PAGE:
The study also highlights the constructs of current linguistic theory, arguing for distinctive features and the notion 'onset' and against some of the claims of Optimality Theory and Usage-based accounts.
The importance of Henk Zeevat's new monograph cannot be overstated. [...] I recommend it to anyone who combines interests in language, logic, and computation [...]. David Beaver, University of Texas at Austin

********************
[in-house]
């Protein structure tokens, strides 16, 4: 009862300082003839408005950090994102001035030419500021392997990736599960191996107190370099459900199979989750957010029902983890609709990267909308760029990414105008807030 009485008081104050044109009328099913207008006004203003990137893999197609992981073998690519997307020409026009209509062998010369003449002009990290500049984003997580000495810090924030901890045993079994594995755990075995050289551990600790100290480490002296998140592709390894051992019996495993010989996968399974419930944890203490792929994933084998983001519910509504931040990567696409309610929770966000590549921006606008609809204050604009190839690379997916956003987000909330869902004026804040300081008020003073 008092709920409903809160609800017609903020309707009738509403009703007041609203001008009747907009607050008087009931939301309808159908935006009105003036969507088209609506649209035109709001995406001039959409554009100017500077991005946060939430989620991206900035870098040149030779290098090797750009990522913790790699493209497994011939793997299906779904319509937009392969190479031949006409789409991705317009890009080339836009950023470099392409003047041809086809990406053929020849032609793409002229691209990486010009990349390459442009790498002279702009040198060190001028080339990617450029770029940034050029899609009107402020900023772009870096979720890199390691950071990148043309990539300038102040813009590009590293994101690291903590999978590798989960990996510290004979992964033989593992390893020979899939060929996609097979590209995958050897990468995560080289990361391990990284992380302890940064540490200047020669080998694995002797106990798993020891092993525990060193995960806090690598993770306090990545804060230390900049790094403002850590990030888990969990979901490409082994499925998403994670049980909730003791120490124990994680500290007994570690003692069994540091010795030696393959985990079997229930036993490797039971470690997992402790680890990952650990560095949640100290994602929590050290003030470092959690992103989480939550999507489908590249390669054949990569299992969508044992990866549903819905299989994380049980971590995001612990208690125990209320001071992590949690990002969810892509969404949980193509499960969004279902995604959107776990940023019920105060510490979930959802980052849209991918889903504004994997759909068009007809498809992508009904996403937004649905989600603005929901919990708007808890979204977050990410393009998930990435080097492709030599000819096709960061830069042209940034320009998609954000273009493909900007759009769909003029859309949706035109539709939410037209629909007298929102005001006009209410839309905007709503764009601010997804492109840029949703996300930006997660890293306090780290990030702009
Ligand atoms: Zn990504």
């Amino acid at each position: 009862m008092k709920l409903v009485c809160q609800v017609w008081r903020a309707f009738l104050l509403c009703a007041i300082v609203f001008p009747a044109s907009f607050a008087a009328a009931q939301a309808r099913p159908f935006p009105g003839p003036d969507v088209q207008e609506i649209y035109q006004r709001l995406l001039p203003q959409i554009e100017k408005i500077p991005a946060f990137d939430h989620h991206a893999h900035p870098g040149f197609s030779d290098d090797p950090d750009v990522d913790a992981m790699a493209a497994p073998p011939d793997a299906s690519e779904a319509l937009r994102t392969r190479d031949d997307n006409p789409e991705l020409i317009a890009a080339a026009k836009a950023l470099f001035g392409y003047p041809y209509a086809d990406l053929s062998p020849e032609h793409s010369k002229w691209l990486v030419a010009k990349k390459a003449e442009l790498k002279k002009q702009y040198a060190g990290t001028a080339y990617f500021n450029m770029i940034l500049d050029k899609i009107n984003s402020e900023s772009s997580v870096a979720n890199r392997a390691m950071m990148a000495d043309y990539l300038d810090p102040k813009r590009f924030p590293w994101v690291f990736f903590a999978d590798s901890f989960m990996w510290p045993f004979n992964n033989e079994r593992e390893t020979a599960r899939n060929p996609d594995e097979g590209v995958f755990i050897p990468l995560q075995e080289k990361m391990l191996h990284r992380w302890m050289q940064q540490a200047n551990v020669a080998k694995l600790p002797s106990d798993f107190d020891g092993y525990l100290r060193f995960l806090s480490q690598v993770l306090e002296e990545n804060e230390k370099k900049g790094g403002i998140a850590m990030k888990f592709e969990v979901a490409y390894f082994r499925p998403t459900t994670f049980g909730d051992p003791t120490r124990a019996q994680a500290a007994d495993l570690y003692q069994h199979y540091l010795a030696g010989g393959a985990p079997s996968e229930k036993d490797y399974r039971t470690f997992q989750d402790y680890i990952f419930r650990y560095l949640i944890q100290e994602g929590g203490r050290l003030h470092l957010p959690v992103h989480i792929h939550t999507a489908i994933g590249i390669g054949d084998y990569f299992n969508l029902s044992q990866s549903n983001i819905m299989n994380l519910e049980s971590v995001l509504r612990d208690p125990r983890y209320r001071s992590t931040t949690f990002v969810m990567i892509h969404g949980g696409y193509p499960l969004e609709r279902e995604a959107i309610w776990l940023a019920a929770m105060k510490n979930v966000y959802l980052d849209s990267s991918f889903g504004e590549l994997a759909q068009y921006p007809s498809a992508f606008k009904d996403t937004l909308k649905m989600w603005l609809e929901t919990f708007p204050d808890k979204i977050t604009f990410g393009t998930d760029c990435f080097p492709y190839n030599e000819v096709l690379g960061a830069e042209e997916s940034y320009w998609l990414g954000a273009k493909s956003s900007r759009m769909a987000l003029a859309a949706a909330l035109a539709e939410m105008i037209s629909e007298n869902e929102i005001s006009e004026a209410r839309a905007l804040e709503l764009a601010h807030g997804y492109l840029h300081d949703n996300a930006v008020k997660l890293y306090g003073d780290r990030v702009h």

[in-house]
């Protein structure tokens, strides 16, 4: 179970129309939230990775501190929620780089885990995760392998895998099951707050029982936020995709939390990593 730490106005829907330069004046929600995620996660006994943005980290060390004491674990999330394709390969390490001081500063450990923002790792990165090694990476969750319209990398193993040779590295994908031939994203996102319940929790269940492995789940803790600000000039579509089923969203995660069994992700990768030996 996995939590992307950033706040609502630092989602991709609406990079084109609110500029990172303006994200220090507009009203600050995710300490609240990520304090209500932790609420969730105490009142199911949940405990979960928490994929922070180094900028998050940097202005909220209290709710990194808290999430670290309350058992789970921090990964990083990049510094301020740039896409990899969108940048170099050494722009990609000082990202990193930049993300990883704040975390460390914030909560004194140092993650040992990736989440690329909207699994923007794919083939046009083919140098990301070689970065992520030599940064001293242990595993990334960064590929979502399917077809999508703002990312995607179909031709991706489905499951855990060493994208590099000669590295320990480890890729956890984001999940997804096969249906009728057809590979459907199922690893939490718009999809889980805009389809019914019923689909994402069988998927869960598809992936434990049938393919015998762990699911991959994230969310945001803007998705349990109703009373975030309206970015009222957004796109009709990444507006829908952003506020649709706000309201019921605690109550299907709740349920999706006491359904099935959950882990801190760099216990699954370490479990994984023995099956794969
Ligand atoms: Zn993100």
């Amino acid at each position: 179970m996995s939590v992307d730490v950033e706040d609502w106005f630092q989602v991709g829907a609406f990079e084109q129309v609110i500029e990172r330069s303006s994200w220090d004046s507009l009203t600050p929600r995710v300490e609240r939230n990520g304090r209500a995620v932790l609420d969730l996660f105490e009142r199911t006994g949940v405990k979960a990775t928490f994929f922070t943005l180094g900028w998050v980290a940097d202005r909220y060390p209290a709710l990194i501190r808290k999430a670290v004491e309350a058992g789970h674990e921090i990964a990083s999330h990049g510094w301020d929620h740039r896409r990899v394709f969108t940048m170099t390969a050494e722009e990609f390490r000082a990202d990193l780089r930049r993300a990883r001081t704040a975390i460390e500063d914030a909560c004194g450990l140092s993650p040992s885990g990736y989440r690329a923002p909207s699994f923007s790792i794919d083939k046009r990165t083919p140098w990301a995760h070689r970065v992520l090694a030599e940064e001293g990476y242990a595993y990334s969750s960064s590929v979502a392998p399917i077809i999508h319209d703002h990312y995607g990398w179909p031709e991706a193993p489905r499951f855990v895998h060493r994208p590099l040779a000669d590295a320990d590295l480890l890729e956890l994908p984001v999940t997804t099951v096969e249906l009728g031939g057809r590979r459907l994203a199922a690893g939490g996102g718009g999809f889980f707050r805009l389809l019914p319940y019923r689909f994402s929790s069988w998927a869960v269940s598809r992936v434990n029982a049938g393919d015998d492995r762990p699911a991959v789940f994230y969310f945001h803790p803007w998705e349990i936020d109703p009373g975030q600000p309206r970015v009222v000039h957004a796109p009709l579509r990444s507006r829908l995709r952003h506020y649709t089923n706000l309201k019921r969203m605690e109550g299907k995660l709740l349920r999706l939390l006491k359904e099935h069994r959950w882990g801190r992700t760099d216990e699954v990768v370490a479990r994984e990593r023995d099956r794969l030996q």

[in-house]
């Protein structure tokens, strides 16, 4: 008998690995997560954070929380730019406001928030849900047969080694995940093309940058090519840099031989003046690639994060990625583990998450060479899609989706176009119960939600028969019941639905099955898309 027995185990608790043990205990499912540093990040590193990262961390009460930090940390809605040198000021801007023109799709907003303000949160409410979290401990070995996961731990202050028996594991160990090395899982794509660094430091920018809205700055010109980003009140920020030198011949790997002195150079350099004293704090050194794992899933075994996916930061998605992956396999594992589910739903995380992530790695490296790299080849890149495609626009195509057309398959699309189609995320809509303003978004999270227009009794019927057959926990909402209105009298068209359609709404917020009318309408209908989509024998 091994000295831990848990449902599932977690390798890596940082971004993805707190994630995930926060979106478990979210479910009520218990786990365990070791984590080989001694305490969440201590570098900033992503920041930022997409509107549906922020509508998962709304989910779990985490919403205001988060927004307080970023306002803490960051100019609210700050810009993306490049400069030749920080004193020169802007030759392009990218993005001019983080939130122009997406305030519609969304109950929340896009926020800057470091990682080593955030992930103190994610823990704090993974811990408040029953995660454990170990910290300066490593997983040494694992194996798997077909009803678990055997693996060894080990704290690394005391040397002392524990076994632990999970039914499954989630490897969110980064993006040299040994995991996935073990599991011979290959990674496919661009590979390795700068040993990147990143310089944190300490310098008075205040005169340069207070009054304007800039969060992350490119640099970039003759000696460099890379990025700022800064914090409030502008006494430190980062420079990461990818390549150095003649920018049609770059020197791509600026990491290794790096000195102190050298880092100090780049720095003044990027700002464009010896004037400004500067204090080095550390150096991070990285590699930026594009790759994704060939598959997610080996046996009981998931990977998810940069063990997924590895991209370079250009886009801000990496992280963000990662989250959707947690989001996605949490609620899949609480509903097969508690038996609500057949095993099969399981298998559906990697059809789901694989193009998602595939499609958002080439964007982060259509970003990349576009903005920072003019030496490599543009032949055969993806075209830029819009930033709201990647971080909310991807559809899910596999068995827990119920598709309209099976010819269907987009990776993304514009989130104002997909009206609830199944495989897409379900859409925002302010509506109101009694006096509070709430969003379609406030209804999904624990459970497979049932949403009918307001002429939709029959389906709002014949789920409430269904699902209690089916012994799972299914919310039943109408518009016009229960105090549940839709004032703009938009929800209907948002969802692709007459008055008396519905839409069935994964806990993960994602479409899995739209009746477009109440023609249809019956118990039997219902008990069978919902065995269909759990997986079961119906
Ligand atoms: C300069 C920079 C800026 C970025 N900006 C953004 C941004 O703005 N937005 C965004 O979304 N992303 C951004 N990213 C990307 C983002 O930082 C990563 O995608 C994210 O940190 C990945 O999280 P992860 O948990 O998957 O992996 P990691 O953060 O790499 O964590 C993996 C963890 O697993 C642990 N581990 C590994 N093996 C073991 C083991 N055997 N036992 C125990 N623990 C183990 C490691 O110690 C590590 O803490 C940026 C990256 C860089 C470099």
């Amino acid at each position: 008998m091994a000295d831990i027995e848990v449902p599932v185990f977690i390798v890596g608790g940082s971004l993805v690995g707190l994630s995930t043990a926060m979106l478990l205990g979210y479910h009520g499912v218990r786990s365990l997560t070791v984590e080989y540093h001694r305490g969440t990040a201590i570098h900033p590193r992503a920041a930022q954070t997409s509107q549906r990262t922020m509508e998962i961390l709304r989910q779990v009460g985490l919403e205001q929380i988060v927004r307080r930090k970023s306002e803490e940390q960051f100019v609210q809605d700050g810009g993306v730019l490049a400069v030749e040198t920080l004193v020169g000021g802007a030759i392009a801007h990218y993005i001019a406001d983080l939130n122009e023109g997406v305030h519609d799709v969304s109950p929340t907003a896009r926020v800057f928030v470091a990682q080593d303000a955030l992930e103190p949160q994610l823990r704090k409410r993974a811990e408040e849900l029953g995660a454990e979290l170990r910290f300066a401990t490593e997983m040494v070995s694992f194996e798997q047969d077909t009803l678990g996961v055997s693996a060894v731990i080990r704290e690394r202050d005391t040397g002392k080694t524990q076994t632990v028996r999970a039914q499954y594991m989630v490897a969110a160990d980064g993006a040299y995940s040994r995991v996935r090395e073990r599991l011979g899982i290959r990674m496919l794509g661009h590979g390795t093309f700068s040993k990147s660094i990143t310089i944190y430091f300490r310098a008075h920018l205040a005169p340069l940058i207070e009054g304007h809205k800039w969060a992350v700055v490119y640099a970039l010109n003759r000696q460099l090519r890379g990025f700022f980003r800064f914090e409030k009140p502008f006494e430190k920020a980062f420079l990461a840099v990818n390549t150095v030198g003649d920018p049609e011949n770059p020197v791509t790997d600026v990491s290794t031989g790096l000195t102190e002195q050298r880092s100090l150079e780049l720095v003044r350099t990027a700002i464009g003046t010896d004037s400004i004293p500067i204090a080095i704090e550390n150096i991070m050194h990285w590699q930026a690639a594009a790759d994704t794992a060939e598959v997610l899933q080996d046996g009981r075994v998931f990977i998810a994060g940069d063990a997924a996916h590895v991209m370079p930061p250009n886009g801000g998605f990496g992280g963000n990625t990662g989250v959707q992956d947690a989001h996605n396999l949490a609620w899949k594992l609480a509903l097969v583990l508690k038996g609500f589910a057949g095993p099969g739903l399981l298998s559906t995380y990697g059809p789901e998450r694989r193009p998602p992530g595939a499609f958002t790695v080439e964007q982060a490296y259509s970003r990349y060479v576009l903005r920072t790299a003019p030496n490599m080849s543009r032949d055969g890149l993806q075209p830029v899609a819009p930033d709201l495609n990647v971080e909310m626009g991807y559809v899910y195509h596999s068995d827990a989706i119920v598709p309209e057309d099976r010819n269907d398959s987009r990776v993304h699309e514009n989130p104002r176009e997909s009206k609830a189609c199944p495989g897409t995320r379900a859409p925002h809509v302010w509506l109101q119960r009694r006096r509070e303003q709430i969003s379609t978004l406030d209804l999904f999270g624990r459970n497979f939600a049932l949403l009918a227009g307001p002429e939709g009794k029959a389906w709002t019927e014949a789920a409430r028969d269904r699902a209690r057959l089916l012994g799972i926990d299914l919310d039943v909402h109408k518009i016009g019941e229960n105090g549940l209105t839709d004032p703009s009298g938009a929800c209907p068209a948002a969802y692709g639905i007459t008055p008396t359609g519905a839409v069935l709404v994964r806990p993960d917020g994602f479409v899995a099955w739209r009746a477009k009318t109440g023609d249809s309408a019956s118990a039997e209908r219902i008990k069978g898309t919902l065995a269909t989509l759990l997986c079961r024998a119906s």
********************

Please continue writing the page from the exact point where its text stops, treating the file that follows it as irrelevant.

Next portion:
Until recently, the history of debates about language and thought has been a history of thinking of language in the singular. The purpose of this volume is to reverse this trend and to begin unlocking the mysteries surrounding thinking and speaking in bi- and multilingual speakers. If languages influence the way we think, what happens to those who speak more than one language? And if they do not, how can we explain the difficulties second language learners experience in mapping new words and structures onto real-world referents? The contributors to this volume put forth a novel approach to second language learning, presenting it as a process that involves conceptual development and restructuring, and not simply the mapping of new forms onto pre-existing meanings.